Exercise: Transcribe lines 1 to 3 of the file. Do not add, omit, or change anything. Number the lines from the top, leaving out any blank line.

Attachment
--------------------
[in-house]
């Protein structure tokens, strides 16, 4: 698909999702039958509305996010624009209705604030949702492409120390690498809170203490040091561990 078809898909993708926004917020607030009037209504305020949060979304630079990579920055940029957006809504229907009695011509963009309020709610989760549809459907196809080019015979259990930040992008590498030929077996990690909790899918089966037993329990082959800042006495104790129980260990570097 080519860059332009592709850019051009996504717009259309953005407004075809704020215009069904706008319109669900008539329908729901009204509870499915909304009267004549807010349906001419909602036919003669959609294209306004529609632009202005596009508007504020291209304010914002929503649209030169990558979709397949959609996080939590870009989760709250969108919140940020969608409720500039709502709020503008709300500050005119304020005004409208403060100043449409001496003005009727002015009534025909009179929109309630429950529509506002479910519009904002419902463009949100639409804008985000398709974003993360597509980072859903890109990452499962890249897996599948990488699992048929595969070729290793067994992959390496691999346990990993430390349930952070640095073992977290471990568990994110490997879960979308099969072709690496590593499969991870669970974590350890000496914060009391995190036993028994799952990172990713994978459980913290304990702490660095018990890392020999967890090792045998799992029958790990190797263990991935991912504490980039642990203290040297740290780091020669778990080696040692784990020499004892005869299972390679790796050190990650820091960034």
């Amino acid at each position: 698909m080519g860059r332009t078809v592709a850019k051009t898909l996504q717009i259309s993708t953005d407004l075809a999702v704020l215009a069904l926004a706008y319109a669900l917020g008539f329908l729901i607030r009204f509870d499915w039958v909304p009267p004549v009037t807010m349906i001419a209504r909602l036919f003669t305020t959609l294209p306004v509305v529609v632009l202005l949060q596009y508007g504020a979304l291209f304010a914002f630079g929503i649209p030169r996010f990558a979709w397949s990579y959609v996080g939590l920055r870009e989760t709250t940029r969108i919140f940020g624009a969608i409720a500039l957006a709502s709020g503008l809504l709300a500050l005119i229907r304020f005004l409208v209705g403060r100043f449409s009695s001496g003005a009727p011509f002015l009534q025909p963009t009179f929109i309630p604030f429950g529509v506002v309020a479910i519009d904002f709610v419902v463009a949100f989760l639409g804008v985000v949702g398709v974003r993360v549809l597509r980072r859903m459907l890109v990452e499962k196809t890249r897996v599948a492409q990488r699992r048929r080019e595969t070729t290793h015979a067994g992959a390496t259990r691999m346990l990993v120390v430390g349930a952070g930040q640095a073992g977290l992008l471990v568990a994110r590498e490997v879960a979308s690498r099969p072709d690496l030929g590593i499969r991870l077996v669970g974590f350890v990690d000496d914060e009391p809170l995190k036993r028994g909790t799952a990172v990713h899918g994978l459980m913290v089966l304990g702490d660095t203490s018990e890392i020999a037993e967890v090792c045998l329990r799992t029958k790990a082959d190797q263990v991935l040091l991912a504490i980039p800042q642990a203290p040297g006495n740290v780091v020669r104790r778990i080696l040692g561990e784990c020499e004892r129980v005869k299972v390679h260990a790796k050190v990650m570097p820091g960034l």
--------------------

[in-house]
């Protein structure tokens, strides 16, 4: 698909999702039958509305996010624009209705604030949702492409120390690498809170203490040091561990 078809898909993708926004917020607030009037209504305020949060979304630079990579920055940029957006809504229907009695011509963009309020709610989760549809459907196809080019015979259990930040992008590498030929077996990690909790899918089966037993329990082959800042006495104790129980260990570097 080519860059332009592709850019051009996504717009259309953005407004075809704020215009069904706008319109669900008539329908729901009204509870499915909304009267004549807010349906001419909602036919003669959609294209306004529609632009202005596009508007504020291209304010914002929503649209030169990558979709397949959609996080939590870009989760709250969108919140940020969608409720500039709502709020503008709300500050005119304020005004409208403060100043449409001496003005009727002015009534025909009179929109309630429950529509506002479910519009904002419902463009949100639409804008985000398709974003993360597509980072859903890109990452499962890249897996599948990488699992048929595969070729290793067994992959390496691999346990990993430390349930952070640095073992977290471990568990994110490997879960979308099969072709690496590593499969991870669970974590350890000496914060009391995190036993028994799952990172990713994978459980913290304990702490660095018990890392020999967890090792045998799992029958790990190797263990991935991912504490980039642990203290040297740290780091020669778990080696040692784990020499004892005869299972390679790796050190990650820091960034």
């Amino acid at each position: 698909m080519g860059r332009t078809v592709a850019k051009t898909l996504q717009i259309s993708t953005d407004l075809a999702v704020l215009a069904l926004a706008y319109a669900l917020g008539f329908l729901i607030r009204f509870d499915w039958v909304p009267p004549v009037t807010m349906i001419a209504r909602l036919f003669t305020t959609l294209p306004v509305v529609v632009l202005l949060q596009y508007g504020a979304l291209f304010a914002f630079g929503i649209p030169r996010f990558a979709w397949s990579y959609v996080g939590l920055r870009e989760t709250t940029r969108i919140f940020g624009a969608i409720a500039l957006a709502s709020g503008l809504l709300a500050l005119i229907r304020f005004l409208v209705g403060r100043f449409s009695s001496g003005a009727p011509f002015l009534q025909p963009t009179f929109i309630p604030f429950g529509v506002v309020a479910i519009d904002f709610v419902v463009a949100f989760l639409g804008v985000v949702g398709v974003r993360v549809l597509r980072r859903m459907l890109v990452e499962k196809t890249r897996v599948a492409q990488r699992r048929r080019e595969t070729t290793h015979a067994g992959a390496t259990r691999m346990l990993v120390v430390g349930a952070g930040q640095a073992g977290l992008l471990v568990a994110r590498e490997v879960a979308s690498r099969p072709d690496l030929g590593i499969r991870l077996v669970g974590f350890v990690d000496d914060e009391p809170l995190k036993r028994g909790t799952a990172v990713h899918g994978l459980m913290v089966l304990g702490d660095t203490s018990e890392i020999a037993e967890v090792c045998l329990r799992t029958k790990a082959d190797q263990v991935l040091l991912a504490i980039p800042q642990a203290p040297g006495n740290v780091v020669r104790r778990i080696l040692g561990e784990c020499e004892r129980v005869k299972v390679h260990a790796k050190v990650m570097p820091g960034l």